Counselling in primary care: a systematic review of the evidence
Brettle, A, Hill, A and Jenkins, P 2008, 'Counselling in primary care: a systematic review of the evidence' , Counselling and Psychotherapy Research, 8 (4) , pp. 207-214.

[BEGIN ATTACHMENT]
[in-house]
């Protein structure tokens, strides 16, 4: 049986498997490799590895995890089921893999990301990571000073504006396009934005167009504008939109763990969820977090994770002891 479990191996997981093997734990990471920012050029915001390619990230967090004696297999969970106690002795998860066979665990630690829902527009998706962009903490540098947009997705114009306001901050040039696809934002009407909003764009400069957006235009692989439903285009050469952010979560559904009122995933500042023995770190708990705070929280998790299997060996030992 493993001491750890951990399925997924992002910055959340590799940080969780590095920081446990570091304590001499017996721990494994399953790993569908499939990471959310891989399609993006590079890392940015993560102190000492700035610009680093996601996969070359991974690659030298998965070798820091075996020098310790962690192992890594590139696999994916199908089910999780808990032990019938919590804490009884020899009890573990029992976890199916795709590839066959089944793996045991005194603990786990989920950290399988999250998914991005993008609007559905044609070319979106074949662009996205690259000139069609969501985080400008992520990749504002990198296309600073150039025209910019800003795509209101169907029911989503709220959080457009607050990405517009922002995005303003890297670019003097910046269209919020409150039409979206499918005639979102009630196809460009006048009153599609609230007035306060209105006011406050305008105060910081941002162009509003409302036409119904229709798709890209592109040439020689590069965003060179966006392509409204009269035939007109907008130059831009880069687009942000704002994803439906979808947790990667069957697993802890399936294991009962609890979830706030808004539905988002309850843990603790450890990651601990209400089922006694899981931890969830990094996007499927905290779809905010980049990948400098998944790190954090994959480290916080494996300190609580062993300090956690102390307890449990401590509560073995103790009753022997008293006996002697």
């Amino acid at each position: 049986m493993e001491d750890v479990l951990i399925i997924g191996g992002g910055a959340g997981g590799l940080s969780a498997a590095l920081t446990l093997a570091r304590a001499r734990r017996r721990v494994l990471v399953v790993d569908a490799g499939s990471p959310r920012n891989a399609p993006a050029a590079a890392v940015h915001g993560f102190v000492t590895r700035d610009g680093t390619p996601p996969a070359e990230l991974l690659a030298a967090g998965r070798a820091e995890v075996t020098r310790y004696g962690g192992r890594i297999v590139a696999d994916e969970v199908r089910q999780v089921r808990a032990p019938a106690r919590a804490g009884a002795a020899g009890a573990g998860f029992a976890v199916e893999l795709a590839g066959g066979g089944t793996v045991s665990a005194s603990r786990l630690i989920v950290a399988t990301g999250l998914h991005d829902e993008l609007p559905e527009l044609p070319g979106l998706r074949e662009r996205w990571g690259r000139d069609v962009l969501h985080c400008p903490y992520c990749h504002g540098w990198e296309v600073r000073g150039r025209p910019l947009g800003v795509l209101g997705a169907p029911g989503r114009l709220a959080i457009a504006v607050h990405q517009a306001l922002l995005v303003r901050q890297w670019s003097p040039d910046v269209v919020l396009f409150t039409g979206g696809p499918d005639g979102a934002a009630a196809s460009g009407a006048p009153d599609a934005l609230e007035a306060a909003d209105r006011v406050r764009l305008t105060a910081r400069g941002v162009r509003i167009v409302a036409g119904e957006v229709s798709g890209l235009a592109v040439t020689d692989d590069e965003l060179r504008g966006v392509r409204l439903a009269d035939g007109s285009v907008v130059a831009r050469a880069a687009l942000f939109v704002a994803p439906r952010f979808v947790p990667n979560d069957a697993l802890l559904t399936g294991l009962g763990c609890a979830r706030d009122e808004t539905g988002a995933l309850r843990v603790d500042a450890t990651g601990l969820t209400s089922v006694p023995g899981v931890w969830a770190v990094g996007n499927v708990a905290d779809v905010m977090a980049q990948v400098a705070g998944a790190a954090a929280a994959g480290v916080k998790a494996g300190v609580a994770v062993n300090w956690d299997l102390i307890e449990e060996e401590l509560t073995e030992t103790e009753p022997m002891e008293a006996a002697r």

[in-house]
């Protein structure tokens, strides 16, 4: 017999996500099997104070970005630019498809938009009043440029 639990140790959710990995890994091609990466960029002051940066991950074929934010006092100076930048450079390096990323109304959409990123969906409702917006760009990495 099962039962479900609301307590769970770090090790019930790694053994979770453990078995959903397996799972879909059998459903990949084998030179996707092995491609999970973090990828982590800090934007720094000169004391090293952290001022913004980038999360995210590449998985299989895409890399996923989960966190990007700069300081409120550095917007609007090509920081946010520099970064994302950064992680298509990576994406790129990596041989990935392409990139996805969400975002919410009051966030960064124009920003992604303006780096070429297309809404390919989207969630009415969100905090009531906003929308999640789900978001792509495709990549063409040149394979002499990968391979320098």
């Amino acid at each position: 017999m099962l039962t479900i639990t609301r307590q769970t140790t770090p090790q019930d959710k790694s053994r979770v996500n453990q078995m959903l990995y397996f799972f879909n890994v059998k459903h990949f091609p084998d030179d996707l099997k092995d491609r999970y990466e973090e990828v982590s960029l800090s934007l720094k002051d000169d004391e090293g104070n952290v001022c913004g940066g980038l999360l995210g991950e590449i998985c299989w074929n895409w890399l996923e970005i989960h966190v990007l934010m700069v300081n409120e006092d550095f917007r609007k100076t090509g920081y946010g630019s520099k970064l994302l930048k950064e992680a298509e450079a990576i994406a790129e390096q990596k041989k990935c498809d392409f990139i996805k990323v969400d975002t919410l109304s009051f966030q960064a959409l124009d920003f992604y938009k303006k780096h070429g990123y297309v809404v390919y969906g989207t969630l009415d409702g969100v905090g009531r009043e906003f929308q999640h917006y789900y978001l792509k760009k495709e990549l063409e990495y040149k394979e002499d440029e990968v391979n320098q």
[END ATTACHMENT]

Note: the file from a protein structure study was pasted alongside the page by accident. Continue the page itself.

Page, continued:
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Primary objective: To undertake a systematic review which aimed to locate, appraise and synthesise evidence to obtain a reliable overview of the clinical effectiveness, cost-effectiveness and user perspectives regarding counselling in primary care. Main results: Evidence from 26 studies was presented as a narrative synthesis and demonstrated that counselling is effective in the short term, is as effective as CBT with typical heterogeneous primary care populations and more effective than routine primary care for the treatment of non-specific generic psychological problems, anxiety and depression. Counselling may reduce levels of referrals to psychiatric services, but does not appear to reduce medication, the number of GP consultations or overall costs. Patients are highly satisfied with the counselling they have received in primary care and prefer counselling to medication for depression. Conclusions and implications for future research: This review demonstrates the value of counselling as a valid choice for primary care patients and as a broadly effective therapeutic intervention for a wide range of generic psychological conditions presenting in the primary care setting. More rigorous clinical and cost-effectiveness trials are needed together with surveys of more typical users of primary care services.
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